Through his tears, Harry noted the disgraceful condition of the backyard. The flowerbeds, Ruby’s pride and joy, sprouted weeds, choking the perennials that had flourished under her watchful eye. An oversize maple tree shaded most of the yard, killing the grass and giving dandelions a foothold to carpet the backyard. Harry hung his head and closed his eyes, not caring to see the rack and ruin that ran parallel with his life.

    Ruby awakened in the bed nearby. “Ha... Harry.”

    “Yes, Ruby,” he said, turning toward her. “What can I get you?”

    “Oh, nothing,” she said, rubbing her temples. “My head. It hurts, that’s all.”

    The doctor said her pain would increase toward the end, he thought. Is this it?

    Harry never felt so helpless while Ruby’s vitality slipped away unstoppable as the receding tide. He cleared his throat and tried to think of something to say, but he had never verbalized his feelings and couldn’t find the words to express them now.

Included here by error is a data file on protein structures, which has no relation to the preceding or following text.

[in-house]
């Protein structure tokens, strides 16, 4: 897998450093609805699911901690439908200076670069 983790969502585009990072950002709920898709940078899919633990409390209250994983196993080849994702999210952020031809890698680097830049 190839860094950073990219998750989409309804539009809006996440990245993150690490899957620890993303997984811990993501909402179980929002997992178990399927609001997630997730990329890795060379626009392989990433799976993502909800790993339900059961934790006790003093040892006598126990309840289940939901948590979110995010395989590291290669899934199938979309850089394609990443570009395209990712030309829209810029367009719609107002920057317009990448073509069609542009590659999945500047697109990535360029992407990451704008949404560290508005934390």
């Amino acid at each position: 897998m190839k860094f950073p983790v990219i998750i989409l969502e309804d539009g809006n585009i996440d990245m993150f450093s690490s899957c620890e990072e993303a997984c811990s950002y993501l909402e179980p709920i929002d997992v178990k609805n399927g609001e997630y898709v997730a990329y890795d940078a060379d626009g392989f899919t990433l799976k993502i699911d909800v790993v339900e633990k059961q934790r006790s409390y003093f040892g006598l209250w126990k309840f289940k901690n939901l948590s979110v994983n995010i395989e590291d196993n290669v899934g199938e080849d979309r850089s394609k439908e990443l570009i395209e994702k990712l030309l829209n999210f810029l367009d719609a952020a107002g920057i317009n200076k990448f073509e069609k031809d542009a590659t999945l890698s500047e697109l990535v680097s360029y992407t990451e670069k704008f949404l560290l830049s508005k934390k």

Harry glanced outside again, eyeing the contours of the big tree. “Ruby, Dear. Remember when we planted that maple tree? Jimmy was born that year.”

    Ruby twisted toward Harry’s voice. Her body curled into a fetal position. “Uh-hm.”

    “Jimmy fell off the rope swing and broke his arm. Just five, as I recall. You were pregnant with Mary at the time. We planted that rose bush to celebrate her birth. Do you remember? You always loved the smell of fresh-cut roses.”

    Dried rose petals piled on the dresser near the bed, dust-covered. The vase’s water evaporated; the rose’s stem and hip shriveled.